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Luffa aegyptiaca

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Title: Luffa aegyptiaca  
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Subject: Sponge (material), Gourd, Cucurbitaceae, List of Thai ingredients, Curry
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Luffa aegyptiaca

Luffa aegyptiaca
Egyptian luffa fruit
Scientific classification
Kingdom: Plantae
(unranked): Angiosperms
(unranked): Eudicots
(unranked): Rosids
Order: Cucurbitales
Family: Cucurbitaceae
Genus: Luffa
Species: L. aegyptiaca
Binomial name
Luffa aegyptiaca
Mill.[1]
Synonyms[1]
  • Cucurbita luffa hort.
  • Luffa cylindrica M.Roem.
  • Luffa aegyptica (lapsus)
  • Luffa pentandra Roxb.
  • Momordica cylindrica L.
  • Momordica luffa L.
Plant.

Luffa aegyptiaca , sponge gourd,[2] Egyptian cucumber, and also known as Vietnamese luffa, for Vietnam is its native habitat (Vietnamese: mướp hương), is a species of Luffa grown for its fruit. The plant is an annual vine, native to South Asia and Southeast Asia.

Contents

  • Etymology 1
  • Description and cultivation 2
  • Uses 3
  • References 4
  • External links 5

Etymology

The botanical specific epithet "aegyptiaca" was given to this plant in the 16th century when European botanists were introduced to the plant from its cultivation in Egypt. In the European botanical literature, the plant was first described by Johann Veslingius in 1638, who named it "Egyptian cucumber". Veslingius also introduced the name "Luffa".[3]

Description and cultivation

The about-30-cm-long fruit resembles a cucumber in shape and size. Owing to its striking yellow flowers, Luffa aegyptiaca is occasionally grown as an ornamental.

Luffa aegyptiaca is best grown with a trellis support.[4] It requires lots of heat and lots of water to thrive.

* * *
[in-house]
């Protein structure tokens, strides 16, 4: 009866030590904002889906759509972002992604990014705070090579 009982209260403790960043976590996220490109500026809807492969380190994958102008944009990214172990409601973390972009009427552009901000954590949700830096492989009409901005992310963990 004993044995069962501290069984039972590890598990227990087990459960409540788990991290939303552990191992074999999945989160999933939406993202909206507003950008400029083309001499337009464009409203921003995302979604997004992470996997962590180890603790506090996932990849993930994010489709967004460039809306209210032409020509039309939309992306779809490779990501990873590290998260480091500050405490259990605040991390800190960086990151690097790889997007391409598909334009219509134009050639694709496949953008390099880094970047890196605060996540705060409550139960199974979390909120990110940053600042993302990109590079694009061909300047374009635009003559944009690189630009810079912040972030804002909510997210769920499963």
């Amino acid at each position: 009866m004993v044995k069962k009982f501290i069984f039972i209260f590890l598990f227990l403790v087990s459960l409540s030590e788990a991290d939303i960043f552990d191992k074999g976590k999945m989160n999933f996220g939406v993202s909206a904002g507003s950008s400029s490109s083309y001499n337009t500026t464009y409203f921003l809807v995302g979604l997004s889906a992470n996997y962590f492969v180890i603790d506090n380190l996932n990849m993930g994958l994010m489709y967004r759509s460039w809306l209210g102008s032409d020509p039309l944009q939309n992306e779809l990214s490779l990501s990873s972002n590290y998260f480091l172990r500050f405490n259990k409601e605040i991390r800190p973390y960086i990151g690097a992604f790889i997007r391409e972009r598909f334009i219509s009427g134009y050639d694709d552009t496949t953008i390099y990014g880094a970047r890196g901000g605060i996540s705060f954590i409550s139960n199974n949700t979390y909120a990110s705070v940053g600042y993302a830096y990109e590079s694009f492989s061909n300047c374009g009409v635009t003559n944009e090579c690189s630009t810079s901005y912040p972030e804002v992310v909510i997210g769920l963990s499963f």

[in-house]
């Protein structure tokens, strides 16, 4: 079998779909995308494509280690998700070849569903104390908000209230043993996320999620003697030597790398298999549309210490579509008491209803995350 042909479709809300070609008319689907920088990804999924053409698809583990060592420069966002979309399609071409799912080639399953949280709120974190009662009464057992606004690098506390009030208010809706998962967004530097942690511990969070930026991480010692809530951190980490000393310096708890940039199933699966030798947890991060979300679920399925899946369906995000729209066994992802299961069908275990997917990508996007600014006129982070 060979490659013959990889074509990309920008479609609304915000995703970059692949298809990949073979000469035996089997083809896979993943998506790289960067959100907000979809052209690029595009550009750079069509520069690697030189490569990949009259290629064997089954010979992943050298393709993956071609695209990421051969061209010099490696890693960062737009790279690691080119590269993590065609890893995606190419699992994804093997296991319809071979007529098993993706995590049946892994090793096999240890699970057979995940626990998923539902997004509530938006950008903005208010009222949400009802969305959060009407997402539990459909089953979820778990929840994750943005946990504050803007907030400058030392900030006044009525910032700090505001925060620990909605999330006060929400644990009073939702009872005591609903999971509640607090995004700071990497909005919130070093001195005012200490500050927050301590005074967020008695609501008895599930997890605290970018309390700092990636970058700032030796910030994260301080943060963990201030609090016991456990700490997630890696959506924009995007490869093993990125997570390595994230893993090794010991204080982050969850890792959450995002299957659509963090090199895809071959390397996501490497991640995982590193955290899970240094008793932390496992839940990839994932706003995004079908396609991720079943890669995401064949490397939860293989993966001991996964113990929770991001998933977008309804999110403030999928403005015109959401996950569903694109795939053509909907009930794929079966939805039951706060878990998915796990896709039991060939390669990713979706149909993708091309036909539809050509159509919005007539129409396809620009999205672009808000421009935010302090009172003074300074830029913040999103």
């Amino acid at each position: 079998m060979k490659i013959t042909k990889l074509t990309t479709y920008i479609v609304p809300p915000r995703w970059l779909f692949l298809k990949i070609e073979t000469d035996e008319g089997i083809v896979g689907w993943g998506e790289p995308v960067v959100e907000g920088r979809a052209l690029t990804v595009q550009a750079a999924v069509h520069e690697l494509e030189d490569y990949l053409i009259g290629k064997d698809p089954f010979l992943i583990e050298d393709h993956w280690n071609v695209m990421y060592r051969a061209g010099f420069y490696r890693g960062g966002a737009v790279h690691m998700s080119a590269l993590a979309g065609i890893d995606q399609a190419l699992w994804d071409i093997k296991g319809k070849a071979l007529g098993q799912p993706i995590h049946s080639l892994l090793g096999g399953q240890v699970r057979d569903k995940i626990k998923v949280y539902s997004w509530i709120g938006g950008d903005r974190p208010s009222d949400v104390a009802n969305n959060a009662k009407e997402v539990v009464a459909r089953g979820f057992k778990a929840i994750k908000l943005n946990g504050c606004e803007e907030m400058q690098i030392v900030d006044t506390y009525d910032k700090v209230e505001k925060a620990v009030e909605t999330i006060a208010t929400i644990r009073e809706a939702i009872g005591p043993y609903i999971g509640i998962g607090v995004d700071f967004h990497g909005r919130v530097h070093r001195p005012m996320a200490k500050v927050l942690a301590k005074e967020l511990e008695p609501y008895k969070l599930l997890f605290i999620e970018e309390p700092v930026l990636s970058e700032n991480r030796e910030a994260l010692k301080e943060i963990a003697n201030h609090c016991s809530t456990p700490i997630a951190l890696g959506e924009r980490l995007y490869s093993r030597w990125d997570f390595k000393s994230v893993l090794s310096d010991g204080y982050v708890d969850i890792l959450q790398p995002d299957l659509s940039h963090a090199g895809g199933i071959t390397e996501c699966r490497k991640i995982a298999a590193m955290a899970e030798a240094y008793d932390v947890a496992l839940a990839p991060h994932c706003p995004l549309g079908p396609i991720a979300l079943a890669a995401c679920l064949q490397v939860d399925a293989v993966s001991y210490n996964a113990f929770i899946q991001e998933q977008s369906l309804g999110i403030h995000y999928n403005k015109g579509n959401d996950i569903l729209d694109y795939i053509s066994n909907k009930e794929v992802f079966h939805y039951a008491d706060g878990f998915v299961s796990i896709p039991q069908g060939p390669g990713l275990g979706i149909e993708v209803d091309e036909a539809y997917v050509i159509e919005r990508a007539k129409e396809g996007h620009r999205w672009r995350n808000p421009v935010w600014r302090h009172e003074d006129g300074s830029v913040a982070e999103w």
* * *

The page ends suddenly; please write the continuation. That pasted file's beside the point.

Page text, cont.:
Uses

The young fruit is eaten as a vegetable and is commonly grown for that purpose in tropical Asia. Unlike the young fruit, the fully ripened fruit is strongly fibrous and inedible, and is used to make scrubbing bath sponges. Due to the use as a scrubbing sponge, it is also known by the common names dishrag gourd, rag gourd, sponge gourd, and vegetable-sponge.[1] It is also called smooth luffa to distinguish it from the ridged luffa (Luffa acutangula), which is used for the same purposes.[1]

The fibrous skeleton of the fruit is used as a household scrubber. The fiber is Xylem. It has semi-coarse texture and good durability.
Sponges made of sponge gourd for sale alongside sponges of animal origin (Spice Bazaar at Istanbul, Turkey, September 2008).
Dishcloth gourd, cooked, no salt
Nutritional value per 100 g (3.5 oz)
Energy 56 kJ (13 kcal)
14.34 g
Sugars 5.17 g
Dietary fiber 2.9 g
Fat
0.34 g
0.66 g
Vitamins
Vitamin A 260 IU
Thiamine (B1)
(4%)
0.046 mg
Riboflavin (B2)
(4%)
0.042 mg
Niacin (B3)
(2%)
0.26 mg
Vitamin B6
(8%)
0.099 mg
Folate (B9)
(3%)
12 μg
Vitamin C
(7%)
5.7 mg
Vitamin E
(2%)
0.24 mg
Vitamin K
(2%)
1.7 μg
Minerals
Calcium
(1%)
9 mg
Iron
(3%)
0.36 mg
Magnesium
(6%)
20 mg
Phosphorus
(4%)
31 mg
Potassium
(10%)
453 mg
Sodium
(1%)
21 mg
Zinc
(2%)
0.17 mg

Link to USDA Database entry
Percentages are roughly approximated using US recommendations for adults.
Source: USDA Nutrient Database

References

  1. ^ a b c d
  2. ^
  3. ^ , 1638. p. 48 (in Latin)De Plantis AegyptiisJohann Veslingius,
  4. ^ A Legacy of Luffa, by Elizabeth Harwick, who grows Luffa aegyptiaca successfully in South Carolina.

External links

  • at FloridataLuffa aegyptiaca
  • Multilingual taxonomic information at the University of Melbourne
  • as a scrubbing spongeLuffa egyptiacaLuffa.info: Info on growing and using ]
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